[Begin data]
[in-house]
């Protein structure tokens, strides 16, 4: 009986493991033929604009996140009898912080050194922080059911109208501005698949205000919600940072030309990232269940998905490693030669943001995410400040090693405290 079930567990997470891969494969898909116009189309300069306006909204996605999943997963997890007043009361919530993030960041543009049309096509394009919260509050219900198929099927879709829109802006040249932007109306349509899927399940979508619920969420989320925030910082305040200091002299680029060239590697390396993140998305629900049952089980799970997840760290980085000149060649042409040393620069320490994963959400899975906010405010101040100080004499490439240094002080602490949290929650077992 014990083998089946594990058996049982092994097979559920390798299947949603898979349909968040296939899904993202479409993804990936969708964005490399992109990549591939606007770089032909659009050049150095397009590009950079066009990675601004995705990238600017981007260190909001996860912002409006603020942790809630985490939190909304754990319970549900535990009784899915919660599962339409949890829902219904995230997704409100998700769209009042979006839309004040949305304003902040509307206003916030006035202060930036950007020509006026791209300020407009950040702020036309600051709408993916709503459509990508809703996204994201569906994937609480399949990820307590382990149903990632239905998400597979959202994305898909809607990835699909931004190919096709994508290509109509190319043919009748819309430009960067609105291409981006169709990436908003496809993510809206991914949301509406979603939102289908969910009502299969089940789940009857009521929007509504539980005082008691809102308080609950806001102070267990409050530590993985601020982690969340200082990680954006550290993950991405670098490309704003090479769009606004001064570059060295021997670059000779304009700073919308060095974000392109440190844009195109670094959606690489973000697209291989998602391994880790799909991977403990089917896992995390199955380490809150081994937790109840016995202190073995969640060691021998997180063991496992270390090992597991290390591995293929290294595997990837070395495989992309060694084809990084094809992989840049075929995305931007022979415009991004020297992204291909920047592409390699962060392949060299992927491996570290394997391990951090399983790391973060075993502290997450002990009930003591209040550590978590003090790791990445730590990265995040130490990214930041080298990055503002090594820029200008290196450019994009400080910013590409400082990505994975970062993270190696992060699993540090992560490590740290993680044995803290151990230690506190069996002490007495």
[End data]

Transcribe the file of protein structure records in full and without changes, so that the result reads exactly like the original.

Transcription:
[in-house]
């Protein structure tokens, strides 16, 4: 009986493991033929604009996140009898912080050194922080059911109208501005698949205000919600940072030309990232269940998905490693030669943001995410400040090693405290 079930567990997470891969494969898909116009189309300069306006909204996605999943997963997890007043009361919530993030960041543009049309096509394009919260509050219900198929099927879709829109802006040249932007109306349509899927399940979508619920969420989320925030910082305040200091002299680029060239590697390396993140998305629900049952089980799970997840760290980085000149060649042409040393620069320490994963959400899975906010405010101040100080004499490439240094002080602490949290929650077992 014990083998089946594990058996049982092994097979559920390798299947949603898979349909968040296939899904993202479409993804990936969708964005490399992109990549591939606007770089032909659009050049150095397009590009950079066009990675601004995705990238600017981007260190909001996860912002409006603020942790809630985490939190909304754990319970549900535990009784899915919660599962339409949890829902219904995230997704409100998700769209009042979006839309004040949305304003902040509307206003916030006035202060930036950007020509006026791209300020407009950040702020036309600051709408993916709503459509990508809703996204994201569906994937609480399949990820307590382990149903990632239905998400597979959202994305898909809607990835699909931004190919096709994508290509109509190319043919009748819309430009960067609105291409981006169709990436908003496809993510809206991914949301509406979603939102289908969910009502299969089940789940009857009521929007509504539980005082008691809102308080609950806001102070267990409050530590993985601020982690969340200082990680954006550290993950991405670098490309704003090479769009606004001064570059060295021997670059000779304009700073919308060095974000392109440190844009195109670094959606690489973000697209291989998602391994880790799909991977403990089917896992995390199955380490809150081994937790109840016995202190073995969640060691021998997180063991496992270390090992597991290390591995293929290294595997990837070395495989992309060694084809990084094809992989840049075929995305931007022979415009991004020297992204291909920047592409390699962060392949060299992927491996570290394997391990951090399983790391973060075993502290997450002990009930003591209040550590978590003090790791990445730590990265995040130490990214930041080298990055503002090594820029200008290196450019994009400080910013590409400082990505994975970062993270190696992060699993540090992560490590740290993680044995803290151990230690506190069996002490007495």